Why advertisers spend too much on paid search
TagMan’s Philip Buxton looks at how the recent IAB figures reveal that search needs to be put in its rightful place – and how smarter tagging and tracking can help us to do that.
This piece was already going to be devoted to how disproportionate is the credit – and therefore marketing spend – devoted to sponsored search listings when Revolution discovered that the IAB (or at least its research partner PwC) had mistakenly attributed £50m of online spend to classified advertising.
It turns out that this spend should also have been chalked down to paid search, which has no impact on the top-line figures of online advertising growth but does make the decline in classified spend (and every other on and offline marketing channel) - compared with the growth in PPC - even more stark.
So, with more lead for my pencil, here’s why we should consider the budget that marketers direct to paid search as disproportionate and what – in the end – all this has to do with campaign tracking and the tags that do it.
In my last job – as a consultant at Circus Street – one of my illustrious colleagues told a great story about how, as the digital guy at a major media agency, he persuaded a large advertiser to take money out of radio advertising and pump it back into paid search. The argument was an easy one: “Look at all the leads you’re getting from PPC. How many are you getting from radio? Well then, take it from there and put it back in here.” As he often put it, he walked out with the business in a bag.
The problem, which it’s not clear anyone was expecting at the time, was that - with less brand awareness being built through mass media like radio - the number of click-throughs said client started to get through his paid listings took an almighty nose dive. This is because – once they’ve searched – users plump for the links from brands they’ve heard of and associate with the right things.
With less click-throughs, said client was naturally forced to bid higher CPCs to reach the same spots in the paid listings since click-through rate is all part of Google’s ‘special sauce’, even in paid rankings. With more money spent on search for the same returns, there was less money for things like brand awareness and so the negative cycle was formed.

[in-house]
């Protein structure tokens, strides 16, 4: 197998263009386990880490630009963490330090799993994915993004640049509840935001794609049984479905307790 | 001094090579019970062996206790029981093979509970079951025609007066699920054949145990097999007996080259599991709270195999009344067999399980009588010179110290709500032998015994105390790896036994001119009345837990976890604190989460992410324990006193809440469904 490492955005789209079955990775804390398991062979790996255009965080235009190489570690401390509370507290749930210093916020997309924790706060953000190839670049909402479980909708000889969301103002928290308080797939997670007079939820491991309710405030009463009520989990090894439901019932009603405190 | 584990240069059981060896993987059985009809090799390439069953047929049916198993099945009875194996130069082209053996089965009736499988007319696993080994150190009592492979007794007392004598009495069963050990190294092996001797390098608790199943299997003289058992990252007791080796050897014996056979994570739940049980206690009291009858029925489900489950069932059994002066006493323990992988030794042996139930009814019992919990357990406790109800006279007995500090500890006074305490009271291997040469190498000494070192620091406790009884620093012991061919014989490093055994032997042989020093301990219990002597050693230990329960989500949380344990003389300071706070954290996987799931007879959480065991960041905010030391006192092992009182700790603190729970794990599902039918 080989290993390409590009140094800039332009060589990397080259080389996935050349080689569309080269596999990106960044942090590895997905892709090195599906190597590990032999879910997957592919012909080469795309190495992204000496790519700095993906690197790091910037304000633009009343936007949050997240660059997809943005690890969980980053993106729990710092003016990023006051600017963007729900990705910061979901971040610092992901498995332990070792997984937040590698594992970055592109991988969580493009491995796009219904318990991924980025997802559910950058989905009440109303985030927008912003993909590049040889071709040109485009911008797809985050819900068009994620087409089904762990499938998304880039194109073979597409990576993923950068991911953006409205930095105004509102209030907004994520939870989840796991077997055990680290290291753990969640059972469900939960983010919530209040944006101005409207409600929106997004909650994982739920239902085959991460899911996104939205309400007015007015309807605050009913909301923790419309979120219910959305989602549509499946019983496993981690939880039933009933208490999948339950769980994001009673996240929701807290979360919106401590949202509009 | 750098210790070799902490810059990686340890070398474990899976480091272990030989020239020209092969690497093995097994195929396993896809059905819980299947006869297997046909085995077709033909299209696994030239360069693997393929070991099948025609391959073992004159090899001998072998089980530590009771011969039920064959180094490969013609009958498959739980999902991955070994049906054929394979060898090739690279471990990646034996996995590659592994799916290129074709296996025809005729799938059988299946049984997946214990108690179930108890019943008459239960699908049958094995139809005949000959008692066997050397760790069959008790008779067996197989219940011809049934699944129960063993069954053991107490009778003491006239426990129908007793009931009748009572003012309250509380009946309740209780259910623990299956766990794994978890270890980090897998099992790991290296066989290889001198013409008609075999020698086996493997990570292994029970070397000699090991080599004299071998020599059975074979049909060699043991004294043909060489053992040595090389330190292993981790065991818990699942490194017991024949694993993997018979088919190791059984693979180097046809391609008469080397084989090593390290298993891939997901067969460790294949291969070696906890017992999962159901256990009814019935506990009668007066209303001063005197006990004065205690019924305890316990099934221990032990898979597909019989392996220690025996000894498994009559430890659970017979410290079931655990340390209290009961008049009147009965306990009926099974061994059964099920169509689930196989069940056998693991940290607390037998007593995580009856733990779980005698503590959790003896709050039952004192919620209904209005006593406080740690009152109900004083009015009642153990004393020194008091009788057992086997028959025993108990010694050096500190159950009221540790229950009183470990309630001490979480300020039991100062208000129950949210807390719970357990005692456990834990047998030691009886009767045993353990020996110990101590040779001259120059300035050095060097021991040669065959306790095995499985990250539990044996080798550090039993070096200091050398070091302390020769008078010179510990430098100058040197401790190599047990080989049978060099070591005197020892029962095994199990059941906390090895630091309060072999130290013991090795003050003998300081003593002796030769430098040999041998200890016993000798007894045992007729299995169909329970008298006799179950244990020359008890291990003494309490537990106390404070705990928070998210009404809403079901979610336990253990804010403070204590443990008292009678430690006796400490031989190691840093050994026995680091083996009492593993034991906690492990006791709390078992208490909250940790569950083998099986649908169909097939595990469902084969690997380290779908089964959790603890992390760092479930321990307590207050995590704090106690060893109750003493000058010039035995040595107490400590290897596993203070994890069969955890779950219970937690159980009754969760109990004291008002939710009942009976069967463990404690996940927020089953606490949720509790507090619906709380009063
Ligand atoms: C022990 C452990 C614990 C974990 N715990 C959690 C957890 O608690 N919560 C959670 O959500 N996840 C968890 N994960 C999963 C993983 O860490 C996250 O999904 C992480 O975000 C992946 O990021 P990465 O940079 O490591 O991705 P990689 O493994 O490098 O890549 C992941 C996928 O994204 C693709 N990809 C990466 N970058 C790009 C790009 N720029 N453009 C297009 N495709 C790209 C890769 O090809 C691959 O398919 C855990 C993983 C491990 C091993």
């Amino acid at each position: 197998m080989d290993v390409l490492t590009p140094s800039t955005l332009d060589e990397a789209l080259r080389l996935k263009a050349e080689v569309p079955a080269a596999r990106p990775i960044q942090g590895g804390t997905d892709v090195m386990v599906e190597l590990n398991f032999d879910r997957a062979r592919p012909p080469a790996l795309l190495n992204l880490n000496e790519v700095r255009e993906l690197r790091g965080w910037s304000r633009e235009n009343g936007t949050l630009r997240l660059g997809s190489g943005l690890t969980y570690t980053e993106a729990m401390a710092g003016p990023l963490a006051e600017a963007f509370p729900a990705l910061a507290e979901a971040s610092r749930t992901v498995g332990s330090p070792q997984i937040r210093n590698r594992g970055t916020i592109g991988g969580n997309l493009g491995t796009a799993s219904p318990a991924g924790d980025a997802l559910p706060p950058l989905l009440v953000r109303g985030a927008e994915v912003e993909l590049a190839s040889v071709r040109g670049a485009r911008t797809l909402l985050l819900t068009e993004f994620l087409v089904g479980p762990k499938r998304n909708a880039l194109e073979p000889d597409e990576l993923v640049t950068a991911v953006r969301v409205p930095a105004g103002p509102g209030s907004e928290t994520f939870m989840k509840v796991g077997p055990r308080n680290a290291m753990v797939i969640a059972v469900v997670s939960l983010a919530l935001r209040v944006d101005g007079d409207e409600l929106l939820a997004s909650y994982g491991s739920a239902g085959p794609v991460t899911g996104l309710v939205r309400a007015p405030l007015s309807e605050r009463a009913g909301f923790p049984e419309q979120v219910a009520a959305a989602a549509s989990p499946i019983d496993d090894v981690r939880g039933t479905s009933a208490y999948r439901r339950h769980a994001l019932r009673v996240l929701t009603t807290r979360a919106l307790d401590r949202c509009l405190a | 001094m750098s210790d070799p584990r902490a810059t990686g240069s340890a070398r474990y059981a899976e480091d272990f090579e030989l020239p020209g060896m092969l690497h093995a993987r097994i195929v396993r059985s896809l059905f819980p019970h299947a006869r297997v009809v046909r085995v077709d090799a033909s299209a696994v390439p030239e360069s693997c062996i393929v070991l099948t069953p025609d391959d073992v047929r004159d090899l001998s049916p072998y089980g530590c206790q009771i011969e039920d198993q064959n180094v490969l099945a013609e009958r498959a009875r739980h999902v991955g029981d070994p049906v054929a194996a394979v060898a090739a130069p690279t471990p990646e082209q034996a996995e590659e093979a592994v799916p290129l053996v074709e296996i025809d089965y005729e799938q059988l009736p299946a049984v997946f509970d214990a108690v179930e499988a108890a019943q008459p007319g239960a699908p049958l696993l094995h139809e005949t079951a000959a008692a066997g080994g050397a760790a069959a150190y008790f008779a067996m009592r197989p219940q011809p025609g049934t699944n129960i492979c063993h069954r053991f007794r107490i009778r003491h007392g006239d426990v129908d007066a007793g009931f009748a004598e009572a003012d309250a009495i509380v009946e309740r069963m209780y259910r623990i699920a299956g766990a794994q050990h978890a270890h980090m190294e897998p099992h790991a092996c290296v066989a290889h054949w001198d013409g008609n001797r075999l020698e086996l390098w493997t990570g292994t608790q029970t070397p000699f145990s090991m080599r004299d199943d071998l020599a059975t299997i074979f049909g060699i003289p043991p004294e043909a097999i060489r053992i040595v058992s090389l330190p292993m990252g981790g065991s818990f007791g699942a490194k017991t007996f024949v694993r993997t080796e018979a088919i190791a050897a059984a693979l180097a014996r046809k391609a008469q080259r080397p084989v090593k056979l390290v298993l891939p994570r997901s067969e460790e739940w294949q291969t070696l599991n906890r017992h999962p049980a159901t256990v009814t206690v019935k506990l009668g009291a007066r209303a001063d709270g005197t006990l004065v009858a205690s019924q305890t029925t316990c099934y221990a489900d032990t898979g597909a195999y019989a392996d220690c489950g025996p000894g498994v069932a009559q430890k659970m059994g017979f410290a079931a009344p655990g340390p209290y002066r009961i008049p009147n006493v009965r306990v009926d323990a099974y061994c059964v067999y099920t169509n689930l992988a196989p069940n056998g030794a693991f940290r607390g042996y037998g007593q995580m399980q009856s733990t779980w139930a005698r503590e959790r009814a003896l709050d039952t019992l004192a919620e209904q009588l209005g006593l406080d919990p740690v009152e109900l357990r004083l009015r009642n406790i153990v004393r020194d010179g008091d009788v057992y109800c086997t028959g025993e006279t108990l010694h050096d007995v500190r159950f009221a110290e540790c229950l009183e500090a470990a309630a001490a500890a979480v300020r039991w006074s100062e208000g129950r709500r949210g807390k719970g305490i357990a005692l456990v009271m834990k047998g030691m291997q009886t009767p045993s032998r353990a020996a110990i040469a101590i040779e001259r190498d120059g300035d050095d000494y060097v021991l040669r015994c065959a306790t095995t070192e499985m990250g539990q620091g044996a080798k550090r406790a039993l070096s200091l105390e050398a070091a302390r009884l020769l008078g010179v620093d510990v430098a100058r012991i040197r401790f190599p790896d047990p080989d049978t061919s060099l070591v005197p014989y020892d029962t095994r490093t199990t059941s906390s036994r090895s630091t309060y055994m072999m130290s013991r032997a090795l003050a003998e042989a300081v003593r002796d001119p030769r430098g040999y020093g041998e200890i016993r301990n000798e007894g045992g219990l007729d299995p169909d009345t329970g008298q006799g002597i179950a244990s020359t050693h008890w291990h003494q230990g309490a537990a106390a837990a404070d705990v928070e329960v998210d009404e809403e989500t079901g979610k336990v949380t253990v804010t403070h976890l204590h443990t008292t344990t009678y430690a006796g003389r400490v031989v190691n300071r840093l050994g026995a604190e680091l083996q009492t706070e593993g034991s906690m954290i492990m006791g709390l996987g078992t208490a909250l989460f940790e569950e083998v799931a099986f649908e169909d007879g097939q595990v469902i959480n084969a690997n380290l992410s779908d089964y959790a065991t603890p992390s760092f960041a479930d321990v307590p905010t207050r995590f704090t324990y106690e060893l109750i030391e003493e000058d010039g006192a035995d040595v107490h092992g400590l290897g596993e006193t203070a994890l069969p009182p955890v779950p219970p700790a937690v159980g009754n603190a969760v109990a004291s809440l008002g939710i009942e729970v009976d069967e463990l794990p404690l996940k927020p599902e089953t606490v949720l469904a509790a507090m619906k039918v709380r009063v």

What this story tells us – chiefly – is that, while paid search may be the single best thing that ever happened to advertisers, it is but a link in the very long and complex chain we might call the ‘path to conversion’.
So, why – given they know this path to be long and complex - are advertisers constantly persuaded to commit more spend to search than they know is sensible? Tags.
Even online, because the various tags that enable campaign tracking are delivered by different systems (one for natural search, one for PPC, one for display, one for each affiliate network etc. etc.), advertisers cannot assess the data they deliver in the same place. This means they cannot begin to assess the complete path to conversion any user took nor which channel deserves the credit for a sale.
Container tag solutions seek to address this problem. They take all the tags on your web site that measure marketing activity and put them in one place so that the data can begin to appear together and decisions can be made based on users’ entire journeys.
But, most container tags have serious failings, including that they cannot plug in things like email and – most importantly – natural search. It is this fact that helps to account for the disproportionate emphasis placed on paid search. Search results, whether paid or natural, are invariably the final click in any conversion – it’s what we do to finally go and buy. Since SEO can’t be tracked next to everything else, all the credit gets passed to PPC, whether a brand’s own activity or those of its affiliates.
Tags are like atoms – understanding their workings can help to explain very big things. Why does more than 60% of all the money spent on digital advertising go on paid search? Because tags tell us this should be so.
Our former Netimperative editor rejoins as a regular columnist. Philip has been part of the digital media and marketing industry since 1998 and edited Revolution magazine after breaking new ground as Marketing Week’s first new media correspondent. As a consultant he worked with Circus Street from 2007, helping organisations including Transport for London, Starcom, IPC, and Dennis Publishing adapt to the digital media shift. Philip is now marketing director of independent tag management system TagMan.